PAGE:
New Search Browse Advanced Search Search History Marked Records TRT Help

NTL Catalog Record

Printable View
Title Fatigue and alertness in the United States railroad industry part II: fatigue research in the Office of Research and Development at the Federal Railroad Administration
Record ID 47635
Personal Name
Creator
Coplen, Michael; Sussman, E. Donald
Source Fourth International Conference on Managing Fatigue in Transportation, March 2000, Fremantle Australia
Corporate Creator United States. Federal Railroad Administration. Office of Research and Development; John A. Volpe National Transportation Systems Center (U.S.)
Publisher John A. Volpe National Transportation Systems Center (U.S.)
Publication Date 20000331
Abstract A new approach for improving safety in the U.S. railroad industry was initiated in the 1990's by the Federal Railroad Administration (FRA). The FRA has stressed cooperative partnerships with other federal agencies, railroad management, labor unions, and the states as the primary means to obtain compliance with railroad safety regulations. The Federal Hours of Service Act of 1907 regulates the U.S. railroad industry. It imposes maximum work hours and minimum rest periods. However, this act does not limit employees' weekly or monthly work hours, restrict the irregularity or unpredictability of on-call work schedules, or restrict mandatory commuting distances without compensatory time off. Extensive night work, irregular work schedules, extended work periods with few or no days off, and the policies, procedures, and agreements that encompass these work scheduling practices, all evolved within the provisions of this act. It is not clear, though, that broad changes in the hours of service laws are the answer to these problems. Consequently, the Office of Research and Development at the FRA, with its Fatigue Research Program, had embarked on the above-mentioned non-prescriptive approach to better manage fatigue in the railroad industry. This program includes the development and implementation of improved fatigue data collection methodologies, better measurement and evaluation tools, and more effective fatigue countermeasure strategies. The North American Rail Alertness Partnership (NARAP) has become an important means for understanding the fatigue-related problems in various operation settings, and for identifying specific programmatic areas that will better meet the needs of the industry. The program goals of improving the feasibility, utility, and cost effectiveness of fatigue management are to be realized with the cooperative efforts of the government, unions, and the railroad industry, particularly NARAP, and by broadly disseminating important technical findings through journal publications and conference proceedings.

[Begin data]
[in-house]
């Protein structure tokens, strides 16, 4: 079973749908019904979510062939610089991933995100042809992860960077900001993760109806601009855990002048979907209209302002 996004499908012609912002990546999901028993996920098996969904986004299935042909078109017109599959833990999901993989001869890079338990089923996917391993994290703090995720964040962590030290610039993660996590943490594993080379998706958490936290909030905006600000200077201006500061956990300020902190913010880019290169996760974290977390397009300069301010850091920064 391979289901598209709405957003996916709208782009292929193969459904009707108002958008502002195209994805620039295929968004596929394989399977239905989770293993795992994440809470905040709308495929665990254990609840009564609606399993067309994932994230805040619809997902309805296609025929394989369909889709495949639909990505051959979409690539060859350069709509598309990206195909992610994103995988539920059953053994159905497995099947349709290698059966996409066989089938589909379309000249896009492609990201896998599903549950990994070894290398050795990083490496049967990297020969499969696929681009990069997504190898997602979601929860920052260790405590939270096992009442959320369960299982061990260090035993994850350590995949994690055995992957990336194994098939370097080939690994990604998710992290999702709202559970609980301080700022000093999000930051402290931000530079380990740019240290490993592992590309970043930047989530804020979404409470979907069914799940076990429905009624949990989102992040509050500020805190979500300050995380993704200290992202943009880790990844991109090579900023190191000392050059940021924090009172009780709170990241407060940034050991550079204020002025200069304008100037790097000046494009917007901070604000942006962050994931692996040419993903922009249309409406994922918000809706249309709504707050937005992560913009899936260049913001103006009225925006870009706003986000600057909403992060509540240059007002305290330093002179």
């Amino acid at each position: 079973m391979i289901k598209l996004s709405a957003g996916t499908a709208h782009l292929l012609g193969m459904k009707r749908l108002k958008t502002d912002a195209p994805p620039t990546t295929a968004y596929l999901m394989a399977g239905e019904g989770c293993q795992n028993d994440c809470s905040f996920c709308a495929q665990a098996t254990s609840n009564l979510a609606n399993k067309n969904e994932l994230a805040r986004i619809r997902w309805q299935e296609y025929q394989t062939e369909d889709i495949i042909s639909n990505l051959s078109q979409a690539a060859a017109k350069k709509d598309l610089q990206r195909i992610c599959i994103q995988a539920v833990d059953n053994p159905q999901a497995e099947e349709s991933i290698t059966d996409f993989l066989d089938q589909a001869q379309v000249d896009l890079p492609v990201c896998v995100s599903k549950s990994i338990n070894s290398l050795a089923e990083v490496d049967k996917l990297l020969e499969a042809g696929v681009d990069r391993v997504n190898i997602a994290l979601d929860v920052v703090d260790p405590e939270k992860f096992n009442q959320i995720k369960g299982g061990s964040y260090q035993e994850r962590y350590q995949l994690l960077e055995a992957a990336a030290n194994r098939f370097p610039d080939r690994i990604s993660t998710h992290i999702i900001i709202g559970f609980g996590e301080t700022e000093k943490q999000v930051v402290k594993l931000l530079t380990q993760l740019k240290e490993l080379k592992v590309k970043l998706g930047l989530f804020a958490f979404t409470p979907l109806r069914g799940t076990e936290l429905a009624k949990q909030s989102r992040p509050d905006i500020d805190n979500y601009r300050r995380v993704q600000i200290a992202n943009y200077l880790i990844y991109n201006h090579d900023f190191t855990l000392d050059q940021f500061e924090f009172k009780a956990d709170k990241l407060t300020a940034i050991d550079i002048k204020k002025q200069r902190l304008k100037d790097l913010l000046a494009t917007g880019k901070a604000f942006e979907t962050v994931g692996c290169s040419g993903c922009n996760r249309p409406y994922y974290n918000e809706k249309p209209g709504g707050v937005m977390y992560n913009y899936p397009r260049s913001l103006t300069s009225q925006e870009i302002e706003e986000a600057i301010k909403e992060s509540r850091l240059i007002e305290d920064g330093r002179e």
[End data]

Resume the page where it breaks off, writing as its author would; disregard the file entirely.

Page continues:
TRT Terms Train crews information; Fatigue (Physiological condition) information; Alertness information; Vigilance information; Job analysis information; Task analysis information; Workload information; Shifts information; Railroad simulators information; Countermeasures information
General Subjects Railroads; Fatigue; Alertness; Shift work; Work schedules
Classification NTL - RAIL TRANSPORTATION - RAIL TRANSPORTATION;
NTL - RAIL TRANSPORTATION - Rail Safety;
NTL - SAFETY AND SECURITY - Human Factors;
NTL - SAFETY AND SECURITY - Rail Safety
Geographical
Coverage
United States
Availability Volpe National Transportation Systems Center, Technical Reference Center
Resource type Proceedings
URL http://ntl.bts.gov/lib/47000/47600/47635/pap2fi-2.html
Format HTML
Language: English
Database NTL Digital Repository